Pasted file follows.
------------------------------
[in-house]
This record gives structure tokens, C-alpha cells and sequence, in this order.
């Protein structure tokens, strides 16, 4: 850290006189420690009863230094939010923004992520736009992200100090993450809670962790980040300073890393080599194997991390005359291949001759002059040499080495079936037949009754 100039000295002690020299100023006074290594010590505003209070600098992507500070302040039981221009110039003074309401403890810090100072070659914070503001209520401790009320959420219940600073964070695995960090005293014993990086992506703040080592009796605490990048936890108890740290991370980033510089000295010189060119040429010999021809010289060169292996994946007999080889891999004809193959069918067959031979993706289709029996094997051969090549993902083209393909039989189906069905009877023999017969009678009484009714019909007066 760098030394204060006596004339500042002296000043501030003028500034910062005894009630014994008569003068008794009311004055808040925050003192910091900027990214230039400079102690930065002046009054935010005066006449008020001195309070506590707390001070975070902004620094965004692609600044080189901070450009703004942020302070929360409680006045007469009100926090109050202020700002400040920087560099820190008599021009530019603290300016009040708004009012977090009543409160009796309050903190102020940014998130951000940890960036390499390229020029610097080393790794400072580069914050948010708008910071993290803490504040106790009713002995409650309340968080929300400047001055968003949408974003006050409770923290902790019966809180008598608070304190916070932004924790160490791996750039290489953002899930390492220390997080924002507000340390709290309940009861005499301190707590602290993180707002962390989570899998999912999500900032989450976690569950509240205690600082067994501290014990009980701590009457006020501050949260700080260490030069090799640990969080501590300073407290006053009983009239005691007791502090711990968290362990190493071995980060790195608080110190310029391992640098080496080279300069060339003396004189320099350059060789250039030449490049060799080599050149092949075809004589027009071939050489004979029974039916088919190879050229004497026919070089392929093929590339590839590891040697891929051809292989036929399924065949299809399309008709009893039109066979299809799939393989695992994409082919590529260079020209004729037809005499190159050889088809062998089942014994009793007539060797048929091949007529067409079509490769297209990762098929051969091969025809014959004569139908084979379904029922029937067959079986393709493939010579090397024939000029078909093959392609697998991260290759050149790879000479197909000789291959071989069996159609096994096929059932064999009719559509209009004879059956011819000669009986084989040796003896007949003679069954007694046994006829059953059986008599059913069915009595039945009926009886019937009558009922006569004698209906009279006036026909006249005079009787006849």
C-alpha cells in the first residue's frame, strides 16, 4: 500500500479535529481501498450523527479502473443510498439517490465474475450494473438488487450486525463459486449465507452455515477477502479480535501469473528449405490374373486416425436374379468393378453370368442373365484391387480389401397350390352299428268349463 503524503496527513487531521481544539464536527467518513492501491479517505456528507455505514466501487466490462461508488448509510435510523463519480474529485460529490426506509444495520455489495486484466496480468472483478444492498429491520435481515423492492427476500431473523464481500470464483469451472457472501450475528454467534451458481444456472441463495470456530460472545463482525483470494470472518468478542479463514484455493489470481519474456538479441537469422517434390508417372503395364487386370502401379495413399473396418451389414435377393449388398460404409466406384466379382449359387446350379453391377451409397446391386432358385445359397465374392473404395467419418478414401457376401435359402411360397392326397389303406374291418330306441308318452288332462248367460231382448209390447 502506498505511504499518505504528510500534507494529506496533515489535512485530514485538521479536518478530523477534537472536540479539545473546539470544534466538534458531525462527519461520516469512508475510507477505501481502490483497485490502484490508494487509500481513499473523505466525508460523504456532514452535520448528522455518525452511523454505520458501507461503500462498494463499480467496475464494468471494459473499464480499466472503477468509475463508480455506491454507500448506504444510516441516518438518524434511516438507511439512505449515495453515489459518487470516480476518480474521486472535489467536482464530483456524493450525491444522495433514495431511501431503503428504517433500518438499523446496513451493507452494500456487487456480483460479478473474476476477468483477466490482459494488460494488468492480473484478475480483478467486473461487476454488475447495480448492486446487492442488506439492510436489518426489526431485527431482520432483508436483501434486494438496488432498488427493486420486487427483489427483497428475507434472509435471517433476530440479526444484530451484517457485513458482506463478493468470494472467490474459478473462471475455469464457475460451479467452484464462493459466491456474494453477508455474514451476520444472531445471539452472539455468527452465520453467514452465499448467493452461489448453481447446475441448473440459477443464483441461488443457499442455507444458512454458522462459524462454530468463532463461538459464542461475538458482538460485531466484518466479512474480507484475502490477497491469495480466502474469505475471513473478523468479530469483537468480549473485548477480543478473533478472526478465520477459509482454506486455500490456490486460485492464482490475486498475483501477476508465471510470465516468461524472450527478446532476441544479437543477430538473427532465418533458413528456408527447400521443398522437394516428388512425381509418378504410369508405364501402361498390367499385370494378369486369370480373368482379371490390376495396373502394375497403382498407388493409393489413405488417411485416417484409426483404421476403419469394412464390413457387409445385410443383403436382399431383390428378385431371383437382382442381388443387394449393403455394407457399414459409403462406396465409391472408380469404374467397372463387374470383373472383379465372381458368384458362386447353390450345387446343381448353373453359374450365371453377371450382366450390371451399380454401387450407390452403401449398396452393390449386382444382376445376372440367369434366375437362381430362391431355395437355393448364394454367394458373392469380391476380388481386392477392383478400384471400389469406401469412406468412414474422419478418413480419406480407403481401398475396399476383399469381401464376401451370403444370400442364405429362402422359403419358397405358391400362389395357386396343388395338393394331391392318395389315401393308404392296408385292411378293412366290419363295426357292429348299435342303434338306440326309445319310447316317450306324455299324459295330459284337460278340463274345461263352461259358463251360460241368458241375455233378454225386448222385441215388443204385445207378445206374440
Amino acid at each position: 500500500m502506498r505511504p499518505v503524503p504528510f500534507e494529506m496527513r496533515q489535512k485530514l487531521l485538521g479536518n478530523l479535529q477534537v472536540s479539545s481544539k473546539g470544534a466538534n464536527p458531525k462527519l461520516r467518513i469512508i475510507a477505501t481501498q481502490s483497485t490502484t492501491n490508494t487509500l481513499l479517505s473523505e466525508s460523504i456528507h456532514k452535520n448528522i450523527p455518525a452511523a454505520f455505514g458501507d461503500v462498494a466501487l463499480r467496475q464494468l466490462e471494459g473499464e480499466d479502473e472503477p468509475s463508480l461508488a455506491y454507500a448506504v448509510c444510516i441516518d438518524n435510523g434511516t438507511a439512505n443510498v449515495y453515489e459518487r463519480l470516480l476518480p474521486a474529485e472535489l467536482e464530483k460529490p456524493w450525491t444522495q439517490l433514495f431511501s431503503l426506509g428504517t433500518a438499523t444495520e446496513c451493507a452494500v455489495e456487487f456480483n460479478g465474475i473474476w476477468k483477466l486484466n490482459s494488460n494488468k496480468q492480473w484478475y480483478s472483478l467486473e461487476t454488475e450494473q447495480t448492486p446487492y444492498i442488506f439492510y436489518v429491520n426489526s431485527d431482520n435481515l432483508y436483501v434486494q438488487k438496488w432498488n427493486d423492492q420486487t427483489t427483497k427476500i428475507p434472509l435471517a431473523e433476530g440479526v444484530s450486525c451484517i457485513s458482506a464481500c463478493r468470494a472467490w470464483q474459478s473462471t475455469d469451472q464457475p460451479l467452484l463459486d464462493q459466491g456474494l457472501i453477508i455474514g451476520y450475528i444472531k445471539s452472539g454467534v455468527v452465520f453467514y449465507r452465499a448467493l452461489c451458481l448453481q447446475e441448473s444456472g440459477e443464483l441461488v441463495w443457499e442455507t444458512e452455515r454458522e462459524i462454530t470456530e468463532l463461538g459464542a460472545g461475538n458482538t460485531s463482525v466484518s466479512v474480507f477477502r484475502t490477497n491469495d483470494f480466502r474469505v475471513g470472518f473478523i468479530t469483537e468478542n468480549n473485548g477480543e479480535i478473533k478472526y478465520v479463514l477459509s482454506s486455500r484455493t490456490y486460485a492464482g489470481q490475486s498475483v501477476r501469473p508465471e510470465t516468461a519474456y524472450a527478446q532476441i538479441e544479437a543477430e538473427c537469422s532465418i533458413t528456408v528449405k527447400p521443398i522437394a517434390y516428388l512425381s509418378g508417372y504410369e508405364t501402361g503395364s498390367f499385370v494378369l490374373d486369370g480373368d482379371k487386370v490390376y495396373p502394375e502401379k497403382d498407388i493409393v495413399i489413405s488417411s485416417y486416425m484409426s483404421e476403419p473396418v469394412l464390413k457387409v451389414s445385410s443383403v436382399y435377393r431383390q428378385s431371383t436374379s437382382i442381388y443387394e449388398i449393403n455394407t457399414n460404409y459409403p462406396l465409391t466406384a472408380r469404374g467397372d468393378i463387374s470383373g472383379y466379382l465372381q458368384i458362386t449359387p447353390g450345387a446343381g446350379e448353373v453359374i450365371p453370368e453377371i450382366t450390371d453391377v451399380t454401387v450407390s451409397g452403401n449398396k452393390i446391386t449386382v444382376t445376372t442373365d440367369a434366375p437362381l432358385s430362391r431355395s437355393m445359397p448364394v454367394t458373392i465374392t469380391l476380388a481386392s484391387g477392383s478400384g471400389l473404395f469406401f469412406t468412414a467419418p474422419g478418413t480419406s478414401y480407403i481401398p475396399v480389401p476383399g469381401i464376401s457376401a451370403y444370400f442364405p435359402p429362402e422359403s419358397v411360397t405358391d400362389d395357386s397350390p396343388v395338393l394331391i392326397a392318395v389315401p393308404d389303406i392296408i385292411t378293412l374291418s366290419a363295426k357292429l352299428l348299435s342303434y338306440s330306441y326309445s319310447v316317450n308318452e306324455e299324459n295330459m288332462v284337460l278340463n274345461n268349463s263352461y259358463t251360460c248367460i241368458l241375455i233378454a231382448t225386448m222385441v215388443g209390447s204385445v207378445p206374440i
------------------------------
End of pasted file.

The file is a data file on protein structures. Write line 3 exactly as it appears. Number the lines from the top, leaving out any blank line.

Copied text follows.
């Protein structure tokens, strides 16, 4: 850290006189420690009863230094939010923004992520736009992200100090993450809670962790980040300073890393080599194997991390005359291949001759002059040499080495079936037949009754 100039000295002690020299100023006074290594010590505003209070600098992507500070302040039981221009110039003074309401403890810090100072070659914070503001209520401790009320959420219940600073964070695995960090005293014993990086992506703040080592009796605490990048936890108890740290991370980033510089000295010189060119040429010999021809010289060169292996994946007999080889891999004809193959069918067959031979993706289709029996094997051969090549993902083209393909039989189906069905009877023999017969009678009484009714019909007066 760098030394204060006596004339500042002296000043501030003028500034910062005894009630014994008569003068008794009311004055808040925050003192910091900027990214230039400079102690930065002046009054935010005066006449008020001195309070506590707390001070975070902004620094965004692609600044080189901070450009703004942020302070929360409680006045007469009100926090109050202020700002400040920087560099820190008599021009530019603290300016009040708004009012977090009543409160009796309050903190102020940014998130951000940890960036390499390229020029610097080393790794400072580069914050948010708008910071993290803490504040106790009713002995409650309340968080929300400047001055968003949408974003006050409770923290902790019966809180008598608070304190916070932004924790160490791996750039290489953002899930390492220390997080924002507000340390709290309940009861005499301190707590602290993180707002962390989570899998999912999500900032989450976690569950509240205690600082067994501290014990009980701590009457006020501050949260700080260490030069090799640990969080501590300073407290006053009983009239005691007791502090711990968290362990190493071995980060790195608080110190310029391992640098080496080279300069060339003396004189320099350059060789250039030449490049060799080599050149092949075809004589027009071939050489004979029974039916088919190879050229004497026919070089392929093929590339590839590891040697891929051809292989036929399924065949299809399309008709009893039109066979299809799939393989695992994409082919590529260079020209004729037809005499190159050889088809062998089942014994009793007539060797048929091949007529067409079509490769297209990762098929051969091969025809014959004569139908084979379904029922029937067959079986393709493939010579090397024939000029078909093959392609697998991260290759050149790879000479197909000789291959071989069996159609096994096929059932064999009719559509209009004879059956011819000669009986084989040796003896007949003679069954007694046994006829059953059986008599059913069915009595039945009926009886019937009558009922006569004698209906009279006036026909006249005079009787006849």